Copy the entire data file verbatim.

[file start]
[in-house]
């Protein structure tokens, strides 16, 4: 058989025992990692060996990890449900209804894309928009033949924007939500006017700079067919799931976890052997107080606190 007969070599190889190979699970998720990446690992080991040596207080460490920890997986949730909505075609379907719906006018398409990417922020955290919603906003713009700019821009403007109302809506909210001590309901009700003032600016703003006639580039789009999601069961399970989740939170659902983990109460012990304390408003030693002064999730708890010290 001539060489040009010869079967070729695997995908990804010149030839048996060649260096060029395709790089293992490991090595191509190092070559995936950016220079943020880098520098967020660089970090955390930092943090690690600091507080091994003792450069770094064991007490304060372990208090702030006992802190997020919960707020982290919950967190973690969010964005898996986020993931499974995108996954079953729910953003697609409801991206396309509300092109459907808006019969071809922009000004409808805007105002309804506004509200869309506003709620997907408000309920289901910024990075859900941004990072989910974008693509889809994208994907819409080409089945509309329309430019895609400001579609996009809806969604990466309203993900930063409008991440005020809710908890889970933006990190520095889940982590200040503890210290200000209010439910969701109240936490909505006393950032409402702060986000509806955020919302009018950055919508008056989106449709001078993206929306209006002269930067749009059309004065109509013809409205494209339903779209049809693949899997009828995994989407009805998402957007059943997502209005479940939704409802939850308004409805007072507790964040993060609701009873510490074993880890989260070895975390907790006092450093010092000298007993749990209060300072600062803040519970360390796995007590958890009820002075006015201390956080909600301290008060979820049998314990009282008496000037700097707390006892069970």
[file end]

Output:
[in-house]
């Protein structure tokens, strides 16, 4: 058989025992990692060996990890449900209804894309928009033949924007939500006017700079067919799931976890052997107080606190 007969070599190889190979699970998720990446690992080991040596207080460490920890997986949730909505075609379907719906006018398409990417922020955290919603906003713009700019821009403007109302809506909210001590309901009700003032600016703003006639580039789009999601069961399970989740939170659902983990109460012990304390408003030693002064999730708890010290 001539060489040009010869079967070729695997995908990804010149030839048996060649260096060029395709790089293992490991090595191509190092070559995936950016220079943020880098520098967020660089970090955390930092943090690690600091507080091994003792450069770094064991007490304060372990208090702030006992802190997020919960707020982290919950967190973690969010964005898996986020993931499974995108996954079953729910953003697609409801991206396309509300092109459907808006019969071809922009000004409808805007105002309804506004509200869309506003709620997907408000309920289901910024990075859900941004990072989910974008693509889809994208994907819409080409089945509309329309430019895609400001579609996009809806969604990466309203993900930063409008991440005020809710908890889970933006990190520095889940982590200040503890210290200000209010439910969701109240936490909505006393950032409402702060986000509806955020919302009018950055919508008056989106449709001078993206929306209006002269930067749009059309004065109509013809409205494209339903779209049809693949899997009828995994989407009805998402957007059943997502209005479940939704409802939850308004409805007072507790964040993060609701009873510490074993880890989260070895975390907790006092450093010092000298007993749990209060300072600062803040519970360390796995007590958890009820002075006015201390956080909600301290008060979820049998314990009282008496000037700097707390006892069970």